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Sunday, 26 December 2010

Holding off the pounds.

Christmas is here and the inevitable happens. You eat too much and you put on weight. Then you think you might as well carry on as the New Year is round the corner. I often hear people saying that they put on the weight because they eat too much and drink too much, so when they eat less and drink less, they will lose the weight. Wouldn't life be simple. I think you can tell from my tone that there as bit more to it. Here are the major differences to your diet over the Christmas period.

Drink. Alcohol is the worst kind of sugar we can have. Not only does it screw up insulin regulation which turns off fat burning and switches on fat storage, it also increases your estrogen levels which makes any attempt to diet feel like you are trying to swim up stream. Work parties, mulled wine and festive drinks send your average sky high.

Sugar. As mentioned above, sugar is a menace. Not only do we get an increase in sugar from alcohol but sweets, mince pies and cakes are slowly being drip fed into your body to keep your insulin levels nice and high all day long.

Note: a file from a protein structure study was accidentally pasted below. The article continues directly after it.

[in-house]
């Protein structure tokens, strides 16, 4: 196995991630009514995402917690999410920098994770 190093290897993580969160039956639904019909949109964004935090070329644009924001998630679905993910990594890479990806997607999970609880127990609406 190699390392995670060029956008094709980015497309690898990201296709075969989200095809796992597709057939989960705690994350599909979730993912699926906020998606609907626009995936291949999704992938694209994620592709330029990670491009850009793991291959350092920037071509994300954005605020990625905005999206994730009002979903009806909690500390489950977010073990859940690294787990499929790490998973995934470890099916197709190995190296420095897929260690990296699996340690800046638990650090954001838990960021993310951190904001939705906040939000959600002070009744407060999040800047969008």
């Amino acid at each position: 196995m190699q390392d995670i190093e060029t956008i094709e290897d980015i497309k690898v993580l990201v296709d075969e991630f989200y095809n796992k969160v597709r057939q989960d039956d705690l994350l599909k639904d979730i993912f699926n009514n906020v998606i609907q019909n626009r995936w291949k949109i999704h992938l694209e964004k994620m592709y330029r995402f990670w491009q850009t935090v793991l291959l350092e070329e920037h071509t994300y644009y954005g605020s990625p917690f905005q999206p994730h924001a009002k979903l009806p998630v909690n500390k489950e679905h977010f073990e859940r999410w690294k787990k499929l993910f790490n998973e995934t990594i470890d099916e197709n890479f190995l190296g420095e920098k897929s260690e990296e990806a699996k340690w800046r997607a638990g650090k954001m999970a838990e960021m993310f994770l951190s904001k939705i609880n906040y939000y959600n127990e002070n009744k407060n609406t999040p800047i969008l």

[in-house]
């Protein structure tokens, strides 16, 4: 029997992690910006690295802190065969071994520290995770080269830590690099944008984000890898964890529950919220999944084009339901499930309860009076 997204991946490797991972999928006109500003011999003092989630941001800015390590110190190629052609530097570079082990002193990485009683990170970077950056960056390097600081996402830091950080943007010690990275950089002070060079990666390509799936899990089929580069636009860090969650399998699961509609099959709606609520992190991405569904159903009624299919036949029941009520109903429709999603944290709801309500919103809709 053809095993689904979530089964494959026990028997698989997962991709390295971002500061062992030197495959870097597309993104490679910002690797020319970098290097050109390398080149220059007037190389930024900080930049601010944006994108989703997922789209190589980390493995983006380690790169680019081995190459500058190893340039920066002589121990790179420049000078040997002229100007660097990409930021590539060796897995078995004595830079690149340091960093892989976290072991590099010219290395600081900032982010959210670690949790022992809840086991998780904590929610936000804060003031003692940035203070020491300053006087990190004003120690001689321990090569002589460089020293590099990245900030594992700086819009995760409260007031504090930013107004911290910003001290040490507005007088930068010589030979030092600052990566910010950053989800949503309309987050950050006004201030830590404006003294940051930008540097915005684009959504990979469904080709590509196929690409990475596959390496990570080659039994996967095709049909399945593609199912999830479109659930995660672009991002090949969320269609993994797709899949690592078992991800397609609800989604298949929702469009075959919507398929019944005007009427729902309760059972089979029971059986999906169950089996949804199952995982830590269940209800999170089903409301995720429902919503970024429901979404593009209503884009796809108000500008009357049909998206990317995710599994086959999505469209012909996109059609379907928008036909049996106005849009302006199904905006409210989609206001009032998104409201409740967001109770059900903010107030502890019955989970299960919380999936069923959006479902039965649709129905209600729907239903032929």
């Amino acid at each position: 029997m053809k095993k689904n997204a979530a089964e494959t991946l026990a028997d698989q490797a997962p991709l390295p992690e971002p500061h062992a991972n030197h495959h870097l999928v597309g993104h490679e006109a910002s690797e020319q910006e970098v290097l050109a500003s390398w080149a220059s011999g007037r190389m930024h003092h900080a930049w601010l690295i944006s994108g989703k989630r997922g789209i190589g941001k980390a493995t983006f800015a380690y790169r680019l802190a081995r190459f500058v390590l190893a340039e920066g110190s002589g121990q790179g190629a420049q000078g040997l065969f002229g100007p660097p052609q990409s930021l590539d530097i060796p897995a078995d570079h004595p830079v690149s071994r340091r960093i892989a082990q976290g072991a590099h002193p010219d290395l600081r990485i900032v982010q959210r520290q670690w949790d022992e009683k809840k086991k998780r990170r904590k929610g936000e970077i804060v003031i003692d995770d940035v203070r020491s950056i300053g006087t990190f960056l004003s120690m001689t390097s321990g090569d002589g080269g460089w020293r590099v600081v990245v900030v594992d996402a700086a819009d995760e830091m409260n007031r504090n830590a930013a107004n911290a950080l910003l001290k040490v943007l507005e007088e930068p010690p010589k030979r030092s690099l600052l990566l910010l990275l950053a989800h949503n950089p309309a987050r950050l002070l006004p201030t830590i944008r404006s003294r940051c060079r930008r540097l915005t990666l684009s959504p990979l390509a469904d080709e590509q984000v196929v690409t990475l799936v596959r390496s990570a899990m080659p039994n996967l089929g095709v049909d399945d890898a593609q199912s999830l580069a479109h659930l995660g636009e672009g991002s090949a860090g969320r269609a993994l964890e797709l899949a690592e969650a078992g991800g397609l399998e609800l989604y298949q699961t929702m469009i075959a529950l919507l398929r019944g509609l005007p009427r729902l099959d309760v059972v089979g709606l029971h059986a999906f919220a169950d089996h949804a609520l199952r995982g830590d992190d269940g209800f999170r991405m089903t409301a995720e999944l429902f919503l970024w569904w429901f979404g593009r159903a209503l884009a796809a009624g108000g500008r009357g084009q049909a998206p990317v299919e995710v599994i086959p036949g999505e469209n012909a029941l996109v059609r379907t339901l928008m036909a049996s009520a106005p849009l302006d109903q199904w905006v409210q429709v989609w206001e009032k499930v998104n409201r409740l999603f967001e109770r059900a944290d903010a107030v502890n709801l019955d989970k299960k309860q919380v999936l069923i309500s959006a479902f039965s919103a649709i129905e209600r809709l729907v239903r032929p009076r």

Carbohydrates/protein balance. Sugar is a carbohydrate so in essence the amount of overall carbs has gone up. People may then find they eat less protein (except at Christmas dinner). Again, this just turns you into a fat storage machine. Also, it increases your carb craving. Ever munched down a packet of crisps and wondered where it went??

Overall calories. I left this to last as the important thing to remember is that it is the amount of dead calories people eat that is the important thing. You can eat garbage less often and still put on weight more than someone who eats more food from usable calories. It is the changes in your hormones not just the total calories eaten that makes you get fat.

It's not all doom and gloom. I am here to say you can have your cake and eat it by following these simple steps.

1. Don't forget about your protein intake. Have some every 4 hours or at least have some before you have something sweet.
2. Start with a good breakfast. Break the fast with a low refined carbohydrate meal. High protein ideally.
3. Have water with every alcoholic meal and try not to drink on an empty stomach.
4. You don't have to starve yourself only to gorge on your main meal. Have a small (protein rich) snack before.
5. Supplement your diet with fish oils. They help you to prevent what you have eaten from being turned into fat.
6. Lastly, if you truly want to minimise the effects of the sugar rush over Christmas, short circuits or workouts are the key. 10-15 minutes will do it and help your muscles absorb some of the circulating glucose rather than sending it to your fat cells.

Enjoy the festive period and see you all next year.

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